Humanity’s great spiritual teachers– Buddha, Socrates, Jesus, Gandhi, and others– are models, shining personal examples. They make their powerful impact not merely through the propositions and principles they enunciate but also through their own vivid presence. We encounter them, not just their doctrines, and we want to be more like them, to the small extent we can. They seem more real than we, and their vivid reality inspires us. To be more like them is for us to be more real too. The presence and lives of these teachers incarnate their doctrines. We learn what they are saying, we learn what their words mean, by seeing their lives. Their lives—sometimes, their deaths,— are their teaching in action; they make their abstractions concrete.

They tell us their stories, they relate parables, they give us whatever evocative nodes we can relate to. Not only do they tell stories, nowadays we encounter them in stories: in Plato’s early dialogues, in the Pali canon, in the Gospels, in the tales of the Baal Shem Tov. From these tales, we form images of them, of how they act, of what they are. Their lives play a crucial role in convincing us of what they say. It is not that we derive their doctrine, or their being right, from some other body of preformulated statements. If we accept their views upon their authority, still that authority is derived only from what they are and show in their lives, as presented in the stories about them. We do not start out holding principles which assume that what their lives show is the right way. Instead, we look at their lives and find ourselves awed and moved. They teach us by shining example.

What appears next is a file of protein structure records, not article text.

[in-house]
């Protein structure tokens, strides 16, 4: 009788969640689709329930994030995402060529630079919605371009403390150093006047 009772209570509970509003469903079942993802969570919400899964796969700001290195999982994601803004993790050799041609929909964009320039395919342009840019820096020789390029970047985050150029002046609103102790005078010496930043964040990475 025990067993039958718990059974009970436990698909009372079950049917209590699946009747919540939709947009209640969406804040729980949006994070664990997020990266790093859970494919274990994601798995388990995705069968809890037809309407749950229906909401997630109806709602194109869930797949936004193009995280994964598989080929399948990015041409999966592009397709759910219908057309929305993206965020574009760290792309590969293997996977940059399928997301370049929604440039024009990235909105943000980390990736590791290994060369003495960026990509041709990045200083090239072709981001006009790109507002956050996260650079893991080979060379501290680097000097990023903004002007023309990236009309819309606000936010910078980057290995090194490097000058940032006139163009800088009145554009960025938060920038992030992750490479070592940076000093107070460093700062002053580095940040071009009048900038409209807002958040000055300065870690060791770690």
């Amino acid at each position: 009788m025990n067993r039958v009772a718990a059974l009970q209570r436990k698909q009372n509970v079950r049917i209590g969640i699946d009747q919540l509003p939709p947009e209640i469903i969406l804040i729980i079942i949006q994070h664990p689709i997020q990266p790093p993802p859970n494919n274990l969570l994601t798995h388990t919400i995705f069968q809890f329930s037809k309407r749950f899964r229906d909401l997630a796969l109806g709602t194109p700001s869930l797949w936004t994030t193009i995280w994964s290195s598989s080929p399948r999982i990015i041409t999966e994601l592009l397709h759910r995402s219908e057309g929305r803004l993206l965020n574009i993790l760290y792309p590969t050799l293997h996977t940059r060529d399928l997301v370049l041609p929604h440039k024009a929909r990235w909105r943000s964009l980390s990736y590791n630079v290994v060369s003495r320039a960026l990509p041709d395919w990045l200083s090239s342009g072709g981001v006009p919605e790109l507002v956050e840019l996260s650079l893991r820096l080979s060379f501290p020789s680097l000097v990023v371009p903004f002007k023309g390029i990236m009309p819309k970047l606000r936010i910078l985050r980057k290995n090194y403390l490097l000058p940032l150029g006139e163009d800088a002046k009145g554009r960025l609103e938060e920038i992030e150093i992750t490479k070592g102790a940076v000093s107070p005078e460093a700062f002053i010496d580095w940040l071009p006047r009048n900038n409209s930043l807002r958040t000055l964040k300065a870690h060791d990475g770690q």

via The Examined Life, by Robert Nozick (1990)